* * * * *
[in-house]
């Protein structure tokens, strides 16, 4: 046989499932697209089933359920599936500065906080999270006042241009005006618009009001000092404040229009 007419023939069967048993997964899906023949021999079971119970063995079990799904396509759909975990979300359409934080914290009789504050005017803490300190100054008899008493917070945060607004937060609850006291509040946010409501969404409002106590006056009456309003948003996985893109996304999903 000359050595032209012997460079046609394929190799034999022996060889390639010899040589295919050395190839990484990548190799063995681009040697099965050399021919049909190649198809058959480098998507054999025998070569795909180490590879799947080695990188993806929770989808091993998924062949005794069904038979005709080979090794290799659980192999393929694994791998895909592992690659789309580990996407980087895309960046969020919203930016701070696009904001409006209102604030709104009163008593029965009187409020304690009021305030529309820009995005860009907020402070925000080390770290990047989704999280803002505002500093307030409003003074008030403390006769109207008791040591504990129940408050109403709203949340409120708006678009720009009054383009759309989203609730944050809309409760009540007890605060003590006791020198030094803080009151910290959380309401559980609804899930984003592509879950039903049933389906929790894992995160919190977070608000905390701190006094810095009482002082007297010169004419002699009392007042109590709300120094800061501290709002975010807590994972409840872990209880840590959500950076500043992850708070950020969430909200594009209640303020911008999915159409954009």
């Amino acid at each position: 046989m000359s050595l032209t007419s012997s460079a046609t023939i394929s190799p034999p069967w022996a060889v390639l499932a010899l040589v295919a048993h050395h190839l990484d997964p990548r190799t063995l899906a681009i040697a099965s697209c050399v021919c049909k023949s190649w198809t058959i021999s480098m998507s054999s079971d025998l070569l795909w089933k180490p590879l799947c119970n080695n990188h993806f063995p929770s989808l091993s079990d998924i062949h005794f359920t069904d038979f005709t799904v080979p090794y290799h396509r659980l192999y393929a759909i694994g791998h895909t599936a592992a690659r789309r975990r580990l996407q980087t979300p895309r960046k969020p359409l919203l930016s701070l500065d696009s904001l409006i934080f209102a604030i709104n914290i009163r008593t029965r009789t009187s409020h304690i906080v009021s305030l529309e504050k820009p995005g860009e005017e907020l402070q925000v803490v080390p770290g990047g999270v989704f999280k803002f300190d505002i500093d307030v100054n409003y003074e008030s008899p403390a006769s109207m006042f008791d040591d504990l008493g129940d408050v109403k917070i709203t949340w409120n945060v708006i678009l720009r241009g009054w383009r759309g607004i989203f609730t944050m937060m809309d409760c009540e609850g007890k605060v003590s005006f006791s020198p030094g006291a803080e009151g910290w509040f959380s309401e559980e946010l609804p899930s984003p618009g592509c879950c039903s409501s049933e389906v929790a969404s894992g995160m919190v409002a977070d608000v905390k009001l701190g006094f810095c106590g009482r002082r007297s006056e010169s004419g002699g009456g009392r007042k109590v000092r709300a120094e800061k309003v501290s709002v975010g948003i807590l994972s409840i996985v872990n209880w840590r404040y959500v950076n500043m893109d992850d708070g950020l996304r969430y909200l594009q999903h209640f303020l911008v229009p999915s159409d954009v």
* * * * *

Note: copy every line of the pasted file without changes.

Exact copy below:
[in-house]
């Protein structure tokens, strides 16, 4: 046989499932697209089933359920599936500065906080999270006042241009005006618009009001000092404040229009 007419023939069967048993997964899906023949021999079971119970063995079990799904396509759909975990979300359409934080914290009789504050005017803490300190100054008899008493917070945060607004937060609850006291509040946010409501969404409002106590006056009456309003948003996985893109996304999903 000359050595032209012997460079046609394929190799034999022996060889390639010899040589295919050395190839990484990548190799063995681009040697099965050399021919049909190649198809058959480098998507054999025998070569795909180490590879799947080695990188993806929770989808091993998924062949005794069904038979005709080979090794290799659980192999393929694994791998895909592992690659789309580990996407980087895309960046969020919203930016701070696009904001409006209102604030709104009163008593029965009187409020304690009021305030529309820009995005860009907020402070925000080390770290990047989704999280803002505002500093307030409003003074008030403390006769109207008791040591504990129940408050109403709203949340409120708006678009720009009054383009759309989203609730944050809309409760009540007890605060003590006791020198030094803080009151910290959380309401559980609804899930984003592509879950039903049933389906929790894992995160919190977070608000905390701190006094810095009482002082007297010169004419002699009392007042109590709300120094800061501290709002975010807590994972409840872990209880840590959500950076500043992850708070950020969430909200594009209640303020911008999915159409954009």
């Amino acid at each position: 046989m000359s050595l032209t007419s012997s460079a046609t023939i394929s190799p034999p069967w022996a060889v390639l499932a010899l040589v295919a048993h050395h190839l990484d997964p990548r190799t063995l899906a681009i040697a099965s697209c050399v021919c049909k023949s190649w198809t058959i021999s480098m998507s054999s079971d025998l070569l795909w089933k180490p590879l799947c119970n080695n990188h993806f063995p929770s989808l091993s079990d998924i062949h005794f359920t069904d038979f005709t799904v080979p090794y290799h396509r659980l192999y393929a759909i694994g791998h895909t599936a592992a690659r789309r975990r580990l996407q980087t979300p895309r960046k969020p359409l919203l930016s701070l500065d696009s904001l409006i934080f209102a604030i709104n914290i009163r008593t029965r009789t009187s409020h304690i906080v009021s305030l529309e504050k820009p995005g860009e005017e907020l402070q925000v803490v080390p770290g990047g999270v989704f999280k803002f300190d505002i500093d307030v100054n409003y003074e008030s008899p403390a006769s109207m006042f008791d040591d504990l008493g129940d408050v109403k917070i709203t949340w409120n945060v708006i678009l720009r241009g009054w383009r759309g607004i989203f609730t944050m937060m809309d409760c009540e609850g007890k605060v003590s005006f006791s020198p030094g006291a803080e009151g910290w509040f959380s309401e559980e946010l609804p899930s984003p618009g592509c879950c039903s409501s049933e389906v929790a969404s894992g995160m919190v409002a977070d608000v905390k009001l701190g006094f810095c106590g009482r002082r007297s006056e010169s004419g002699g009456g009392r007042k109590v000092r709300a120094e800061k309003v501290s709002v975010g948003i807590l994972s409840i996985v872990n209880w840590r404040y959500v950076n500043m893109d992850d708070g950020l996304r969430y909200l594009q999903h209640f303020l911008v229009p999915s159409d954009v």